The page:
On Politics and Weddings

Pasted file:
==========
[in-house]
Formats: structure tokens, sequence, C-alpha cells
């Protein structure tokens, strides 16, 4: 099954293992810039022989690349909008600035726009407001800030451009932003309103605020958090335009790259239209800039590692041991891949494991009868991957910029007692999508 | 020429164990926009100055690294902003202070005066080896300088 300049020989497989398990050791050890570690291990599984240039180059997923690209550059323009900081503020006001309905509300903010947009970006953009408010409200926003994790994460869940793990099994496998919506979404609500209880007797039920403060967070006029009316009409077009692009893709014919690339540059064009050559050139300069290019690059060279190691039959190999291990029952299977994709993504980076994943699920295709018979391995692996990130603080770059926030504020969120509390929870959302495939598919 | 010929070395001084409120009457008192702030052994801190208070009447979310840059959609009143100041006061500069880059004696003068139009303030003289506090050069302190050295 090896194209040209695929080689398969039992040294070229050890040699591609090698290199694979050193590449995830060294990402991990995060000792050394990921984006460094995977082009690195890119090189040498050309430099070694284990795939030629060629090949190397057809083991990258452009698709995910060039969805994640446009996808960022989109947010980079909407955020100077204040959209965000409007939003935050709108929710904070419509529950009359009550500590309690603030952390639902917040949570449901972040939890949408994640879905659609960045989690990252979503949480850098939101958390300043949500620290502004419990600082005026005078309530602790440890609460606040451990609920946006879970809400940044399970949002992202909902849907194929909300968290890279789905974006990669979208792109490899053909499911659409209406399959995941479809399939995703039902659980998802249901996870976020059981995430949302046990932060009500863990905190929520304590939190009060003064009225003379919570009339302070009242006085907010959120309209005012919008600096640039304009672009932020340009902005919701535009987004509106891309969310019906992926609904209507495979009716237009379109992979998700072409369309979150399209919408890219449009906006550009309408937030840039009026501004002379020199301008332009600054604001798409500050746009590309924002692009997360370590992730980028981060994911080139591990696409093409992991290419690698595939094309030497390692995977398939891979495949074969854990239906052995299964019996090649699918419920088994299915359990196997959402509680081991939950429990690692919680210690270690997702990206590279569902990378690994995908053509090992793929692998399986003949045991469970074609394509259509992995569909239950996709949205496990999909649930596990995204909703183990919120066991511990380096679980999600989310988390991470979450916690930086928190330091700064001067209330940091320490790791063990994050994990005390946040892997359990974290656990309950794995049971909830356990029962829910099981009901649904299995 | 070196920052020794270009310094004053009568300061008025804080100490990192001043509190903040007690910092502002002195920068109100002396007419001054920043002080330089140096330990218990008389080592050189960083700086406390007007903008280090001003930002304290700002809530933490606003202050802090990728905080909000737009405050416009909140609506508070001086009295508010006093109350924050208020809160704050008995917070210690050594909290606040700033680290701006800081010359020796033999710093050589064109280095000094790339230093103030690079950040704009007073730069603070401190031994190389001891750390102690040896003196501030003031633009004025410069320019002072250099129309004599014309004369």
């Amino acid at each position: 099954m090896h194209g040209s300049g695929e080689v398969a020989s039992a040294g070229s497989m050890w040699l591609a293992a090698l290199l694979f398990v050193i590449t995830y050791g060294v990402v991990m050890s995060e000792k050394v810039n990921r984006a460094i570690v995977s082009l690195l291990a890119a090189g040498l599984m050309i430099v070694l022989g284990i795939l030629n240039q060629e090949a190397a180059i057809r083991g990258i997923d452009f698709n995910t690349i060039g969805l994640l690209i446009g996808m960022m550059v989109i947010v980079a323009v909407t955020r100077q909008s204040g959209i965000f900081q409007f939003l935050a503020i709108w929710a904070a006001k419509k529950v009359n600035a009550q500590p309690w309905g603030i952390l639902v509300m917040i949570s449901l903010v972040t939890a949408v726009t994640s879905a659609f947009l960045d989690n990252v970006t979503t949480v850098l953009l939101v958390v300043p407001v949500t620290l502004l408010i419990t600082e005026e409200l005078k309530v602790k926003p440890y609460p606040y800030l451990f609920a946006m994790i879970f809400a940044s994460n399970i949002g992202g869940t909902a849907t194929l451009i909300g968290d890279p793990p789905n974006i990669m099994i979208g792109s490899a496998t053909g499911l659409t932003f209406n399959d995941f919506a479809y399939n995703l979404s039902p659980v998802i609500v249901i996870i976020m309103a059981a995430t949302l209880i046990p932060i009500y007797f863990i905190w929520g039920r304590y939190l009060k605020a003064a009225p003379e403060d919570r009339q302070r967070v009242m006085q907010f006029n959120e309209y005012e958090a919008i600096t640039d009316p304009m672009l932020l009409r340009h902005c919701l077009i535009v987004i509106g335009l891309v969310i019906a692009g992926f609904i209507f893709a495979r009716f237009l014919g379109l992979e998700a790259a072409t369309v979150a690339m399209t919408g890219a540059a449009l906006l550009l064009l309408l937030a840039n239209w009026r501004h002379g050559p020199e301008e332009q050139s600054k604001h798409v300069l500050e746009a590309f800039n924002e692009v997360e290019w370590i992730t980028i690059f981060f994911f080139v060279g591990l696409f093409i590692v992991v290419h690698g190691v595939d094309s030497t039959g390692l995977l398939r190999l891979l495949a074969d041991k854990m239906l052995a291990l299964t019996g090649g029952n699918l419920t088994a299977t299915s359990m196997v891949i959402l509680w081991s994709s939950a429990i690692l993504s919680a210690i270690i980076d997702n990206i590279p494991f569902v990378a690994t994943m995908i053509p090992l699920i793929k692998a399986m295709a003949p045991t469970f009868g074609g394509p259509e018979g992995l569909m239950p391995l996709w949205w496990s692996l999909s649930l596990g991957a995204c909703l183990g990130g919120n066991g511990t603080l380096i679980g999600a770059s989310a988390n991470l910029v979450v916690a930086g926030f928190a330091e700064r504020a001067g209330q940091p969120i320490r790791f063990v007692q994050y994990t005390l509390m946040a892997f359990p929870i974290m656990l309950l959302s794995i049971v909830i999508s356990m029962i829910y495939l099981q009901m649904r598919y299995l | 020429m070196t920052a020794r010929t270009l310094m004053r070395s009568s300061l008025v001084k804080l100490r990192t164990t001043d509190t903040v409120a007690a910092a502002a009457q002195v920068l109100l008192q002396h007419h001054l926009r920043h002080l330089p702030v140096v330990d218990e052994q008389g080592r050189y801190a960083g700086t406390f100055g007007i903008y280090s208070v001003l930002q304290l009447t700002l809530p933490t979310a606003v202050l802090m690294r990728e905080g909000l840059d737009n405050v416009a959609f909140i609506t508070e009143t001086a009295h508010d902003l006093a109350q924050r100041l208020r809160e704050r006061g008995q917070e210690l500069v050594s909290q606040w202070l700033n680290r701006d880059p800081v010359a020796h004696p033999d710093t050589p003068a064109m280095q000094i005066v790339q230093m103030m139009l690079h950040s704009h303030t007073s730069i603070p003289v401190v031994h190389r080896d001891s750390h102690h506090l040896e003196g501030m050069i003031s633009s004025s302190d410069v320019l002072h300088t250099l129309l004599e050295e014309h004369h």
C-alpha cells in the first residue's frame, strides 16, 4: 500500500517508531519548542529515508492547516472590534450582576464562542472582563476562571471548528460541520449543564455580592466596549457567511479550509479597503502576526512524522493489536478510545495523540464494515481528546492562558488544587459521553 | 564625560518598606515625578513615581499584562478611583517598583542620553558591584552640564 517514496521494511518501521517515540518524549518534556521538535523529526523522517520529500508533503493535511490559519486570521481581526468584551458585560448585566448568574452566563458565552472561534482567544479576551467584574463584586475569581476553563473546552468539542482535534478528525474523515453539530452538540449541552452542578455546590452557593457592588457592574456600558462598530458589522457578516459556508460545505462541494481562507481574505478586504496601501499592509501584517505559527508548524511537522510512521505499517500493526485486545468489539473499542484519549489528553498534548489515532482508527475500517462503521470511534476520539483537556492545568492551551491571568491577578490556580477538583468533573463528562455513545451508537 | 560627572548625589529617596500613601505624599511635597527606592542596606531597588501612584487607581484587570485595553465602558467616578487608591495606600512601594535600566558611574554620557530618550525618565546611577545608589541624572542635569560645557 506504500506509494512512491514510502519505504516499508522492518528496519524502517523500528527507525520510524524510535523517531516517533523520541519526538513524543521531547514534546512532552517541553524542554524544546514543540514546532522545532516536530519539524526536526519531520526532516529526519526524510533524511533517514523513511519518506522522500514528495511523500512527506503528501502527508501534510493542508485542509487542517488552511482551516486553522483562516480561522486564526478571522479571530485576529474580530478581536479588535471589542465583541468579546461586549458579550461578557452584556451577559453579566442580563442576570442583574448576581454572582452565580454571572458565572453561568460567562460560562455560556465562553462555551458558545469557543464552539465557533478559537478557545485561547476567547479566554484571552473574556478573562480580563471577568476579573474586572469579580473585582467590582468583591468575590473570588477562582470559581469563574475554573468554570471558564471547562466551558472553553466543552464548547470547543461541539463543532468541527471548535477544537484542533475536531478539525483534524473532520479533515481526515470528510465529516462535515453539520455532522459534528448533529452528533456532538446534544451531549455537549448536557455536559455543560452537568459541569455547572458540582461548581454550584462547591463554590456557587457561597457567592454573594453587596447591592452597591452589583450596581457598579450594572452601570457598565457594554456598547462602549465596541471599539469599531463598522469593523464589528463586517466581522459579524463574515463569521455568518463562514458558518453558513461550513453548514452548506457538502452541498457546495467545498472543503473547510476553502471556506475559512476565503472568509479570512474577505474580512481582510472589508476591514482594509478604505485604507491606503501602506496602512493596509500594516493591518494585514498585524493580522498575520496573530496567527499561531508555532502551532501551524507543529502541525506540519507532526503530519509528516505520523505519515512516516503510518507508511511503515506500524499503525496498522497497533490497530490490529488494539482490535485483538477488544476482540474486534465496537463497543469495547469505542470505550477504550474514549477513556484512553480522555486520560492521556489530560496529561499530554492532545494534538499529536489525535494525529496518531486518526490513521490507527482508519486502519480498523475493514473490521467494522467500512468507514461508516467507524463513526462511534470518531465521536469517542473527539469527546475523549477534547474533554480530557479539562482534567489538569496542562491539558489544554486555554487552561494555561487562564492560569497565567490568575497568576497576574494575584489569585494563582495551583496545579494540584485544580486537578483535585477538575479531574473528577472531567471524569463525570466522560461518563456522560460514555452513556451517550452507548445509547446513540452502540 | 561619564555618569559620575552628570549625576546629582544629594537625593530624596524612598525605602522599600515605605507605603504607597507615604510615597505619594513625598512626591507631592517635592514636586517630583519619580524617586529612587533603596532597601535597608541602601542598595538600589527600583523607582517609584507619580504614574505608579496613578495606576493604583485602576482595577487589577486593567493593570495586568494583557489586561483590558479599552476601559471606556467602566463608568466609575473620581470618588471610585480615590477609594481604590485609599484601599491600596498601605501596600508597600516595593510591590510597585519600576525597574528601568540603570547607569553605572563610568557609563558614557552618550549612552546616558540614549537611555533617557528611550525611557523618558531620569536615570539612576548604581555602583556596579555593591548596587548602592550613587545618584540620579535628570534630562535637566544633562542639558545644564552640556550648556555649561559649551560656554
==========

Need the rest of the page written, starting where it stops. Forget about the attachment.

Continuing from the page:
Friday’s Royal wedding was a necessary spectacle, argues Joseph PottsFor the benefit of those of you who may have spent last week holidaying in an alternate reality, have been in a coma, or were too busy trawling the ‘dinner party circuit’ in search of a spouse, last Friday was the Royal Wedding. And gosh wasn’t it lovely? The 24 hour news media launched itself into a frenzy of increasingly bizarre reporting techniques to capture every detail of a much needed public spectacle amid all this boring talk of rising unemployment and voting reform.My personal favourite was the lip reader employed by some publications to analyse the footage of celebrities entering the Abbey and delve further into their thoughts. Apparently the Queen thought John Rutter’s new anthem was ‘lovely’, William told Kate she was 'beautiful', and the Beckhams weren’t sure where to sit. In equally shocking news David Cameron, it can now be revealed, commented to Nick Clegg that his trousers had needed ‘letting out’, presumably because the Prime Minister has put on a little weight or – as some commentators asserted – he had just caught sight of Pippa Middleton.It’s hardly surprising, therefore, that there has been criticism of this lavish media attention in the midst of presumably more important things, such as the economic recovery or Middle Eastern uprisings. Take this and the fact that the wedding’s four day bank holiday has been estimated at costing up to £2.9 billion for the UK economy (£20 million alone going to policing the event) and the party poopers have a point. On the other hand, we don’t spend money on parties because they are sound financial investments, we do it to have fun and make ourselves more popular. Anyone else who delighted in last Friday’s legitimisation of 2pm drinking or who spent the day in a wedding dress fulfilling their marriage fantasies can surely agree that it was indeed a lot of fun. As a testament to its popularity, Obama supposedly delayed the capture (I mean execution) of Bin Laden so as not to clash with the wedding, and he’s pretty cool so I’m sure that makes us popular.On a more serious note, this was a public national celebration, a much needed injection of pomp and circumstance and stirring chorale music in an otherwise depressing climate. The marriage of our future King does matter, and certainly warrants our attention, as the Monarchy plays an extremely useful unifying role in the national psyche. I accept that most people might reject the belief in the divine right of Kings, but this man is still our future head of State, the head of our armed forces, the man who calls our governments and the most powerful diplomatic tool in the UK’s arsenal. Besides which, for the most part, the wedding made people happy. Frankly a bit of escapism is worth some public expenditure and a hung over Saturday.Compare this to yesterday’s referendum and regional/national elections. A poster for the ‘No to AV’ campaign was particularly offensive, depicting a vulnerable premature baby with the statement ‘she needs a new cardiac facility not an alternative voting system’. We’re apparently being led to believe that a new voting system will mean more dead babies, presumably part of Nick Clegg’s evil master plan. I do believe in politicians and their genuine desire to improve our lives, but as long as we the public are patronised and left so bereft of genuine conviction, you can hardly accuse the Royals of wasting our attention. Free our politicians from the constraints enforced by a media ready to hound them on any mildly interesting or controversial action or statement, and then we might have a source of inspiration to rival Royal romance.Besides, Princess Beatrice had a really silly hat and that was, like, totally lolz. Joseph Potts